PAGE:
The Trustees of Land and Appointment of Trustees Act 1996 (TOLATA) allows individuals to claim Occupation Rent where they are a co-owner of a property but have been excluded from occupying that property.
The most common example is the breakdown of an unmarried couple whereby one party continues to occupy the jointly owned property, enabling the other to claim 50% of market rent from the occupying party. In order to succeed in bringing a claim for Occupation Rent, the applicant must simply show that they have been excluded from the jointly owned property. It should be noted however that Occupation Rent is an equitable remedy and the Court is able to exercise discretion when it may appear unequitable to grant such a remedy.
The recent claim of Ali (as personal representative of Farzand Ali (deceased)) v Khatib (as personal representative of Fateh Bibi (deceased)) and others saw a claim for Occupation Rent being made in relation to a residuary beneficiary’s share of the estate containing a property.
Farzand Ali (deceased) (FA) was a residuary beneficiary to the estate of Fateh Bibi (deceased) (FB) and the applicant was the son of FA, as his personal representative. FB died in 2006 leaving the last known Will of 2003, which was later set aside leaving FB’s Will of 1997 to stand. The challenge to the 2003 Will took a number of years to resolve and during this time the property was occupied by the Defendants. A settlement was later agreed where the Defendants agreed on a price to purchase the property. However, this agreement did not prevent any claim for Occupation Rent from being made.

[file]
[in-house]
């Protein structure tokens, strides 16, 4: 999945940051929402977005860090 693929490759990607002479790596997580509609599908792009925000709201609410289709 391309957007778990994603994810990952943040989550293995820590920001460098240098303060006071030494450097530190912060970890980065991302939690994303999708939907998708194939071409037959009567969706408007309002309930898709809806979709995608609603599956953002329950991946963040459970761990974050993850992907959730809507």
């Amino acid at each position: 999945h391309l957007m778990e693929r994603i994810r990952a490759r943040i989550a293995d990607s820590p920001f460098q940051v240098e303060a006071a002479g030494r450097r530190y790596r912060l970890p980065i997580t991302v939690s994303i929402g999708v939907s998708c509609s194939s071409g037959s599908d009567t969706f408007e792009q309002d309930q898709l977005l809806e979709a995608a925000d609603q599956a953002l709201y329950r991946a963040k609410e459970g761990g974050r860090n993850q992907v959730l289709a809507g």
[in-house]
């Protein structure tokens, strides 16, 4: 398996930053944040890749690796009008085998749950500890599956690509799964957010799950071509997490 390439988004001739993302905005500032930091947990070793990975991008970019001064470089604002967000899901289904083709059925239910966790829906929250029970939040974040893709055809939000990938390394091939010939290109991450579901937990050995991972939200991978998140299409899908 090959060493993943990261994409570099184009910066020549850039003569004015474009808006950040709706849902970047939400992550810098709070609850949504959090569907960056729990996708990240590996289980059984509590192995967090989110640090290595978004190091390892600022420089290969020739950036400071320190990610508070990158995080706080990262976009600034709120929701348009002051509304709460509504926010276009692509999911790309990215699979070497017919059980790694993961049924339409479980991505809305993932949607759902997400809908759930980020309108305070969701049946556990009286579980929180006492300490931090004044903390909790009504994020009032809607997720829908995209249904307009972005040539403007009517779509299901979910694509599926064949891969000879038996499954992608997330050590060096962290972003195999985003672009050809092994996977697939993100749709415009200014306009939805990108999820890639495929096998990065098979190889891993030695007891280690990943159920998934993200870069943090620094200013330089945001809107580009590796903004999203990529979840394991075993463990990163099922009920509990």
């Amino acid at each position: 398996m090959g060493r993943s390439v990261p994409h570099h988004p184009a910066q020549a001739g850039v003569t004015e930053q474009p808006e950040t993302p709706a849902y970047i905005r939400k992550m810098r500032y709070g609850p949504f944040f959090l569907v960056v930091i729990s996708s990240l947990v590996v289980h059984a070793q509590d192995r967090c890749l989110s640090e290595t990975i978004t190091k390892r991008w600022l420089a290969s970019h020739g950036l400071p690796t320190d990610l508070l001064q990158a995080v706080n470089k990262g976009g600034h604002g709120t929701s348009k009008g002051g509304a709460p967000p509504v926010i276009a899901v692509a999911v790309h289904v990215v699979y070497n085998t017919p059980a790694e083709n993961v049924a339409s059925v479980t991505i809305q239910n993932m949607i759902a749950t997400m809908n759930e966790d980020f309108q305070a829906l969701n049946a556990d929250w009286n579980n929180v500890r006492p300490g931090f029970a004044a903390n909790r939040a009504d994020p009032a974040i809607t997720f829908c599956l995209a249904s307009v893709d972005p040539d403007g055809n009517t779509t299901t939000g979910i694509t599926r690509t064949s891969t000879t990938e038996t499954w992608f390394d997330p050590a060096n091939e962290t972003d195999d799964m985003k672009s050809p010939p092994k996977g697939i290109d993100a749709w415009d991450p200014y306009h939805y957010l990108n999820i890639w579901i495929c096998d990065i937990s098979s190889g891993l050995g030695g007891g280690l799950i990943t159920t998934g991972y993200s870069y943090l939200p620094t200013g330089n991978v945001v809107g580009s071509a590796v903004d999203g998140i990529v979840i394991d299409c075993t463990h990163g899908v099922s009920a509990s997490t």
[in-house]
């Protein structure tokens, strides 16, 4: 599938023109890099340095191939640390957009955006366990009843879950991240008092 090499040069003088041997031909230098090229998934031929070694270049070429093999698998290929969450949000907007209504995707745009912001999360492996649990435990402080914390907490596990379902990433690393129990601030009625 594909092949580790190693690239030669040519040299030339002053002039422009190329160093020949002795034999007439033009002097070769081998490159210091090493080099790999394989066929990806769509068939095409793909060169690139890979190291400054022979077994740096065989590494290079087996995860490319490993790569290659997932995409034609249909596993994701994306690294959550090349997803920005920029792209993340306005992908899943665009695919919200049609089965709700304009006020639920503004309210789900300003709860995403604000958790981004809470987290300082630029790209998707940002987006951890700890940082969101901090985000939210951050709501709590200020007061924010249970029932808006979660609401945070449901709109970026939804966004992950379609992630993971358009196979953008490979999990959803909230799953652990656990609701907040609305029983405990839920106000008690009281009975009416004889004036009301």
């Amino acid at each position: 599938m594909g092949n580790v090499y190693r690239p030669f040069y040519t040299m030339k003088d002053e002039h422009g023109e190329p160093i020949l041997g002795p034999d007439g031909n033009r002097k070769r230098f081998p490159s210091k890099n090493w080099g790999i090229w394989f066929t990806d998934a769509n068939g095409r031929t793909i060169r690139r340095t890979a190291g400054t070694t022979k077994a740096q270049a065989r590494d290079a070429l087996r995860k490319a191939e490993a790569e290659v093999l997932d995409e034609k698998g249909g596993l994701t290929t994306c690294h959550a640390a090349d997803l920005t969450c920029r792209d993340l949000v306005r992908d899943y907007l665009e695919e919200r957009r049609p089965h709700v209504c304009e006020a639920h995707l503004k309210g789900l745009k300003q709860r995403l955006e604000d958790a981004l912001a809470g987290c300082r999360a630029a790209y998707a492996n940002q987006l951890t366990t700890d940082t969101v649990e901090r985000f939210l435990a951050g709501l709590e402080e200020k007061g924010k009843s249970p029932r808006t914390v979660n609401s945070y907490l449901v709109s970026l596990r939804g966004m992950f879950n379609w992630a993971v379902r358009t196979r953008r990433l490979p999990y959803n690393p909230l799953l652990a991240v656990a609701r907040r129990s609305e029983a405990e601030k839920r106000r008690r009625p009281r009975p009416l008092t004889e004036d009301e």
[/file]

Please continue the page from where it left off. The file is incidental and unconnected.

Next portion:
The applicant proceeded to pursue a claim for Occupation Rent in relation to the Defendants’ occupation of the property during the dispute. On initially hearing the case the Judge concluded there had been no exclusion on the basis the Defendants occupied the property prior to FB’s death and continued to do so after FB’s death. As no exclusion had been found the claim for Occupation Rent failed. The applicant appealed.
The appeal Judge noted that during the probate proceedings it was difficult to argue the applicant had been excluded from the property. The Judge further commented that it was unlikely the applicant would have chosen to have lived there as he occupied his own family home. On this basis, the appeal was dismissed and it was held that the Judge at the first instance was correct in exercising discretion on the claim.
This case demonstrates the difficulties an applicant may have in bringing a claim for Occupation Rent in relation to their inheritance. In order to succeed it would be expected any applicant is able to demonstrate an exclusion from the property whereby they have a right to occupy the property and real intentions to do so.
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